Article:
Widening of the scope of gaming activities can be an attraction of potential clients who will not necessarily play in a casino set up. Horse racing, dog racing, hunting eagles and even car racing competitions can be included as part of the gambling activities. The other thing would be increasing the frequencies of competitions. Currently in Taipa Island of Macau the horse racing takes place 2 days a week, whereas it can be arranged to take place 4 days per week (Lam &Newman 56).

It is reported that the Macau Jockey Club is one of the largest private employers engaging about 1, 400 employees and at least 1,100 of the part-time staff. Translating this to all the gambling employment related aspects, we find that indeed a large number of people depends on the industry for survival. Thus in order to remain relevant for future development of the industry, the government must create avenues for enhancement of training in human capital for general growth of the hospitality industry.

Gaming activities here have direct correlation with tourism. Casinos have become important social life forms ages ago and will continue to have impact in future. With rapid economic development around the world, people find that they have more time and financial capability for entertainment and some find casinos and gaming more appealing. Coming up with this growth in the industry is the need for managers to recruit and train staff to perform effectively in the industry.

However, with the ever-changing consumer demands, there is a need for human capital upgrading to be relevant with anticipated future challenges in the gaming industry. According to the Journal of Macau Gaming Research Association, effective human resource management is one of the most important considerations necessary to maintain competitiveness in hospitality industry as well as gambling activities which largely correlate with tourism.

It is worth noting that this business is not just about games, money and recreation. There is a huge inherent relation between legality and morality. This affects not only the gamblers and patrons but also the employees’ performance, behavior and general loyalty to the job. That is why human resource management becomes critical.

Problems & Recommendations

Gambling as an industry has been the source of problems and instability in Macau. As much as economy gains heavily from it, the nature of the industry is not very susceptible to technological changes as well as general growth in the sector of hospitality (McGowan & Richard 28). We can infer that the biggest disadvantage is that prosperity of the industry is solely reliant on the general well-being of other economies. For instance, most patrons for gaming industry in Macau are from China and Hong Kong. So, it would largely depend on the prosperity of these two nations to have adequate nationals participate in the gaming in Macau.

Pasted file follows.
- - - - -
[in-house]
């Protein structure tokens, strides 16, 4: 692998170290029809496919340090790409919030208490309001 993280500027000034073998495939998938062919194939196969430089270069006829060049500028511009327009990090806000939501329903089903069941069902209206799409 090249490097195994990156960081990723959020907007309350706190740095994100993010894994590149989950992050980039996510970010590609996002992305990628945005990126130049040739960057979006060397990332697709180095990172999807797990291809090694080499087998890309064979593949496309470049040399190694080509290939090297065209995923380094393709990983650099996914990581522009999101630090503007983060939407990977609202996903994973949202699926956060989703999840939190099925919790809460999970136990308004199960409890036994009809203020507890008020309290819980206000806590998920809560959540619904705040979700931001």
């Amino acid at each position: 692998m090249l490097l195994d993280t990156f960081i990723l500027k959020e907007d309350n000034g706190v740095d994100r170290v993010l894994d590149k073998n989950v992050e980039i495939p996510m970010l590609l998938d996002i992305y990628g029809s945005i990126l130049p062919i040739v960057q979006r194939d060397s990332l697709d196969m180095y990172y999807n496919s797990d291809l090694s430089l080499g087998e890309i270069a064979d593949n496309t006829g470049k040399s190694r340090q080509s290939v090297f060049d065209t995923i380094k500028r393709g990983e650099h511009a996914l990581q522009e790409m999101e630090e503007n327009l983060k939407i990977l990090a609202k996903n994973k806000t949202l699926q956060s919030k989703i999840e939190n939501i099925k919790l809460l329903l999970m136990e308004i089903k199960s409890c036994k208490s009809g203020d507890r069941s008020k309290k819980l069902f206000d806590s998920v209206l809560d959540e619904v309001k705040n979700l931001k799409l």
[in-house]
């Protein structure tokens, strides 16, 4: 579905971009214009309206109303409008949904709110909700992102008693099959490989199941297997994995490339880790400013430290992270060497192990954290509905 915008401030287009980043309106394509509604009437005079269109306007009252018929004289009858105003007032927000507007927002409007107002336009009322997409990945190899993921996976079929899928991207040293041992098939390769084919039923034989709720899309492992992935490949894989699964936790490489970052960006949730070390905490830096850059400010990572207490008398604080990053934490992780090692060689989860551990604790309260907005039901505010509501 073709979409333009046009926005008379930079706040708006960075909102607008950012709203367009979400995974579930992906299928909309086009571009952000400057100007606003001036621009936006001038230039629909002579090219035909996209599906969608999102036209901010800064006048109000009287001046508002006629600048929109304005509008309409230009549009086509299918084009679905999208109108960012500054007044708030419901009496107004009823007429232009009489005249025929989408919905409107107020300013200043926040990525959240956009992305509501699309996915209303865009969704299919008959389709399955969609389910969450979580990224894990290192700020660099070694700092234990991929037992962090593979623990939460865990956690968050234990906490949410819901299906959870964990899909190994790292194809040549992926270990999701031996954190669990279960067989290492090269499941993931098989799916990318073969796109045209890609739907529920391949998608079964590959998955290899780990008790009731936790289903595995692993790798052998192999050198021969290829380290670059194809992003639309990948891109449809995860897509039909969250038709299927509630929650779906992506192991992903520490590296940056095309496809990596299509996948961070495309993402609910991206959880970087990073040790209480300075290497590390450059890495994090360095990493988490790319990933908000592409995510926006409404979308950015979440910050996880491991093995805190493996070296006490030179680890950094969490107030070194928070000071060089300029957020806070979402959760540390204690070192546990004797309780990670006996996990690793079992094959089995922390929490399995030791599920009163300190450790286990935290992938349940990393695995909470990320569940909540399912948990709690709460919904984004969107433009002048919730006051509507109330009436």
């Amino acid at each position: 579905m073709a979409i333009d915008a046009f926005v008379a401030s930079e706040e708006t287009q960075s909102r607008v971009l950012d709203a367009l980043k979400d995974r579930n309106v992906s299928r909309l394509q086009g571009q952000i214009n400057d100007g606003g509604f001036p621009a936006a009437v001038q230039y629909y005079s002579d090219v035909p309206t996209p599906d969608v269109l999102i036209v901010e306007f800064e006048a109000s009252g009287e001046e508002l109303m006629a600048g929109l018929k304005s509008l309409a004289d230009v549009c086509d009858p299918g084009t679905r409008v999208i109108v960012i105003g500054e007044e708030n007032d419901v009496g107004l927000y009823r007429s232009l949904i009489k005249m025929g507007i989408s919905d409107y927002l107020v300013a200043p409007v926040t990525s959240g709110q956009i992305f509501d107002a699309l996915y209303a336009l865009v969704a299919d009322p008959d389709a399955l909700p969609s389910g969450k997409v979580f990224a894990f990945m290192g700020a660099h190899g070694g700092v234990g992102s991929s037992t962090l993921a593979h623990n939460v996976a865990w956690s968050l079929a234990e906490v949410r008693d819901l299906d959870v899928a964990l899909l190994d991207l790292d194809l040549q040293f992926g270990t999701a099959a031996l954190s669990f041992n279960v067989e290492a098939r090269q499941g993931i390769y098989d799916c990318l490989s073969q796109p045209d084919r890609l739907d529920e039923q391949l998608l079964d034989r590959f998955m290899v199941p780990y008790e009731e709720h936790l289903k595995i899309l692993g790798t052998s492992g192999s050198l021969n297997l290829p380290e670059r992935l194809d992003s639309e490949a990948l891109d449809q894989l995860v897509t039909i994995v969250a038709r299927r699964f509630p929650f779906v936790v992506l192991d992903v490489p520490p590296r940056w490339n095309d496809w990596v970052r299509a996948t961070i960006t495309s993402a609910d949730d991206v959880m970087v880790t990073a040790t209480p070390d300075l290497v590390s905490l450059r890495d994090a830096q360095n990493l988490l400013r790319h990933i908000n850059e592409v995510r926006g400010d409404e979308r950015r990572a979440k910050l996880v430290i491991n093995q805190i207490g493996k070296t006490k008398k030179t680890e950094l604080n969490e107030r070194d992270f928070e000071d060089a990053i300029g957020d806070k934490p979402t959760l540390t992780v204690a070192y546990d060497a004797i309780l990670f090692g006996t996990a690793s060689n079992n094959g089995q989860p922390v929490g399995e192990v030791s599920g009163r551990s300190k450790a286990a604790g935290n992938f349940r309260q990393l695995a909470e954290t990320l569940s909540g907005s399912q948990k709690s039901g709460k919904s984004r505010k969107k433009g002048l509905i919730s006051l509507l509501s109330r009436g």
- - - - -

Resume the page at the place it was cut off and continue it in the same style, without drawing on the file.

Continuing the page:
It is previously indicated that about 50% of GDP is derived from this industry. Hence, once it collapses, there will be economic stagnation. It is recommended that to overcome this problem, the administration must look for ways to diversify into their economy. They can start with expanding tourism sector, venturing into commercial sporting activities as well as adopt telecommunications and development of such trades as shipping activities and other commercially viable options that will link Macau to the rest of the world. 

There is also the problem of government policy and control. Inasmuch as after the handover of Macau to China, there was general opening up of the industry by releasing licenses to other players and ending monopoly, the administration is yet to legalize online gaming. This move to allow competition is responsible for realizing revenues by a good margin and it is projected that gambling taxes and related incomes accounted for 70% of the administration income. 

In the same light, liberalizing the industry can generate more revenues as it would pull in more investors. The multiplier effect of this expansion and investment will create subsidiary industries that will open up new employment opportunities, capital inflow and foreign exchange inducement that will improve economic productivity of the domestic economy. 

On the one hand, the industry brings in billions in revenue, while on the other it is viewed as creating a lot of harm on the social fabric. During the colonial times Macau registered high crime rates associated with gambling activities. After the return of Macau to China administration, remarkable security improvements have been noticed. However, new patterns of organized crimes have also emerged. The growth of the industry has given birth to a new type of illegal business, popularly known as bate-ficha, run by organized criminal gangs involved in the industry (Lam & Newman 30).